1/2 cucumber, sliced, not seeded or peeled then slices cut into quarters

1/4 red pepper quartered and cut into 1/2 inch pieces

1/4 red onion sliced thinly into half moons

1/8 cup sun-dried olives, chopped

Put the the olive oil, lemon juice, oregano, salt and pepper in a large salad bowl. Add remaining ingredients and toss to evenly distribute.

Extra Garnish

Arugula Leaves or Spinach

‘Raw’mesan Cheese (recipe follows)

‘Raw'Mesan Cheese

1/2 cup of macadamia nuts, soaked for 2 hours

1/4 cup pine nuts, soaked for 2 hours

2 teaspoons lemon juice

2 teaspoons nutritional yeast

1/2 teaspoon sea salt

2 tablespoons water

Combine the nuts, lemon juice, nutritional yeast and salt in food processor, scraping down the sides until well mixed. Add water while processing to make it fluffy.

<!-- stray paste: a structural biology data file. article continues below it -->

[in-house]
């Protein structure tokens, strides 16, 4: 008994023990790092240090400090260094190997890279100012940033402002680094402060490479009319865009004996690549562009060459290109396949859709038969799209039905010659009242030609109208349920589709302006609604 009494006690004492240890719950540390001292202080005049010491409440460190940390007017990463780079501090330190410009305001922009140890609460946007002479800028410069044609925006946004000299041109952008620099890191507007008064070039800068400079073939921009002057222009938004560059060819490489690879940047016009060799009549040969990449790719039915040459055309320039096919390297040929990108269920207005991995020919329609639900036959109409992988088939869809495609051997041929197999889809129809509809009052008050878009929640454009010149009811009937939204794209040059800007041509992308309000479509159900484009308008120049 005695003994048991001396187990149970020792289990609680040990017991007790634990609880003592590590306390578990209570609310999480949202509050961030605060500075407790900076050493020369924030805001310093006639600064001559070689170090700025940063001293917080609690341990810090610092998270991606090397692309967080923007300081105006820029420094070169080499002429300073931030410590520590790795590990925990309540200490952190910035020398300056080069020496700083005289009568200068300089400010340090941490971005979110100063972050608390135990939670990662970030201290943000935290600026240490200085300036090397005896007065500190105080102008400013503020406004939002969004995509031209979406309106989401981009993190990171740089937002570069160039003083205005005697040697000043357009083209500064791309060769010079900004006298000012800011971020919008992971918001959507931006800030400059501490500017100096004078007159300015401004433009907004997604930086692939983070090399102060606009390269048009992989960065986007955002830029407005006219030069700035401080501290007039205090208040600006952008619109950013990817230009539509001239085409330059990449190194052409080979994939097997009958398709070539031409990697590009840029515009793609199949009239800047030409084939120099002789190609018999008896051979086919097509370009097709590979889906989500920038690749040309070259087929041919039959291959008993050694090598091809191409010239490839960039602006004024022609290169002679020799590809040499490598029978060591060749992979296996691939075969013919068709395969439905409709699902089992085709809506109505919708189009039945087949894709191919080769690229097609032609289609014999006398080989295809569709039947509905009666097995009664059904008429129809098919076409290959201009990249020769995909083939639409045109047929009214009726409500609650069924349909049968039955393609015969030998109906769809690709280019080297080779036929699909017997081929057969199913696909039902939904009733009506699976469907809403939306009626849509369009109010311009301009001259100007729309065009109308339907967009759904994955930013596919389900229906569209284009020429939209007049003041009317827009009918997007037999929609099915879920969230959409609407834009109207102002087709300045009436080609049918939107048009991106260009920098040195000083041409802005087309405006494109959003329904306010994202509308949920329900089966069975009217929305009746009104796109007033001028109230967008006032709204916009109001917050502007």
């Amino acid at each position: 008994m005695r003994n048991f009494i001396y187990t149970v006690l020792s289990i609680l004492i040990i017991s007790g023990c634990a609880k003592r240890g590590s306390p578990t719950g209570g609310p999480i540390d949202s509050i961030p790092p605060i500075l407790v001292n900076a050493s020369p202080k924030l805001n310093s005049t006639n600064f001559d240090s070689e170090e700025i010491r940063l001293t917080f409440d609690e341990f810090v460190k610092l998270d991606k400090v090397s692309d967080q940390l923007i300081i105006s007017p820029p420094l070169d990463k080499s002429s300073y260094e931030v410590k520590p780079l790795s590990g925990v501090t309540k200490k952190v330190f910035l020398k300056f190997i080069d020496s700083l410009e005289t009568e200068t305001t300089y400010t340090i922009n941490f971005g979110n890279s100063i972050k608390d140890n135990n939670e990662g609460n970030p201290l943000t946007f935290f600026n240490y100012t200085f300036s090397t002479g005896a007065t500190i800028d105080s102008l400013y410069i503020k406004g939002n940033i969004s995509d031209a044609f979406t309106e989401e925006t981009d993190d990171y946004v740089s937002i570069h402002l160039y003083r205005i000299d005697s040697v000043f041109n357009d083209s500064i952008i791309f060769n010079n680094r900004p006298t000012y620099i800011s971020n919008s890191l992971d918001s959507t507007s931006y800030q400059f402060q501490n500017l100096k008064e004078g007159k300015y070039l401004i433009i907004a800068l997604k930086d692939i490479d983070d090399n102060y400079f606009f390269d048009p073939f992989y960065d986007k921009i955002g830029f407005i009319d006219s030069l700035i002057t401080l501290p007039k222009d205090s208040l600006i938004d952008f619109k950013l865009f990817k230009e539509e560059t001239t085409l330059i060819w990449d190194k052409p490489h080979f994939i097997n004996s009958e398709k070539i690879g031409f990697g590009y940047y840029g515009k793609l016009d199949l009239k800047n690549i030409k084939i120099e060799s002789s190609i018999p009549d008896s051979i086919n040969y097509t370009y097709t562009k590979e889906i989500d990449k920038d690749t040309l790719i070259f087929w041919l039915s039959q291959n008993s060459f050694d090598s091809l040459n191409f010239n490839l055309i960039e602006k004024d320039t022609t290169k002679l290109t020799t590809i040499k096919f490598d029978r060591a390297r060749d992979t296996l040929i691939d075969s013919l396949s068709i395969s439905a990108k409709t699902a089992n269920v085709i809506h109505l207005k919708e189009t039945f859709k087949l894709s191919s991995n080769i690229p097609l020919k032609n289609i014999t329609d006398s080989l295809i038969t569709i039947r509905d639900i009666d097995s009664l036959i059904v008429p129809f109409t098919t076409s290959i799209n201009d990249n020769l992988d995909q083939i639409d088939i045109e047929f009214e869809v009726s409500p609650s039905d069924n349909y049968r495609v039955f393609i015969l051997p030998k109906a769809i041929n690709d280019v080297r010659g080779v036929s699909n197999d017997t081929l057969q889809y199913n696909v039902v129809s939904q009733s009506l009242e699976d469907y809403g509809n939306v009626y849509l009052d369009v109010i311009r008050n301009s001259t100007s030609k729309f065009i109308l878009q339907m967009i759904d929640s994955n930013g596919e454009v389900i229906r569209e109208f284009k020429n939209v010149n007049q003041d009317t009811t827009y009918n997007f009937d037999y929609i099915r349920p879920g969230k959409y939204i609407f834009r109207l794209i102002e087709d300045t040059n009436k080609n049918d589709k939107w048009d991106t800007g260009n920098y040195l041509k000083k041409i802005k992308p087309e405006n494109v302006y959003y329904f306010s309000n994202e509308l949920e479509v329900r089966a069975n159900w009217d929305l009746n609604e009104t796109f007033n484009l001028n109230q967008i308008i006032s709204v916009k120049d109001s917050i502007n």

Spread the cheese mixture onto a teflex sheet and dry at 110 degrees for 6 to 8 hours. Do not over process or it will become sticky. Crumble and store up to 1 week in an airtight container.

ASSEMBLY: Spread Hummus in a thick layer over Kamut Crust. Spread some arugula leaves evenly over hummus. Scatter Horiatiki evenly over both. If using, sprinkle with ‘Raw’mesan cheese. EAT!

Note : This pizza sprouted from a combination of recipes from several different RawWoman classes; the crust and raw parmesan from our 'Breads and Pizza' Class, the ' Greek Horiatiki Salad' from our 'Super Salads' Class and the 'Red Pepper Hummus' from our 'Lunch in the Raw' Class. In a reverenced 'toot' of our own horn : this is truly delicious and since it also eliminates the more typical, nut cheese pizza topping it contains significantly less fat than a more traditional raw vegetable pizza. Eliminate the 'RawMesan' Cheese and you reduce the fat again!

Thursday, August 18, 2011



2 red bell peppers, chopped
1 1/4 cup shelled hemp seeds
1/4 cup nutritional yeast
1/4 cup lemon juice
1 tablespoon Nama Shoyu
1/2 teaspoon mild curry powder
pinch salt
1/4 cup water ( or less, use to thin dip to taste)

Place all ingredients except water in food processor. Process till smooth. Use a little water to thin dip slightly, to taste.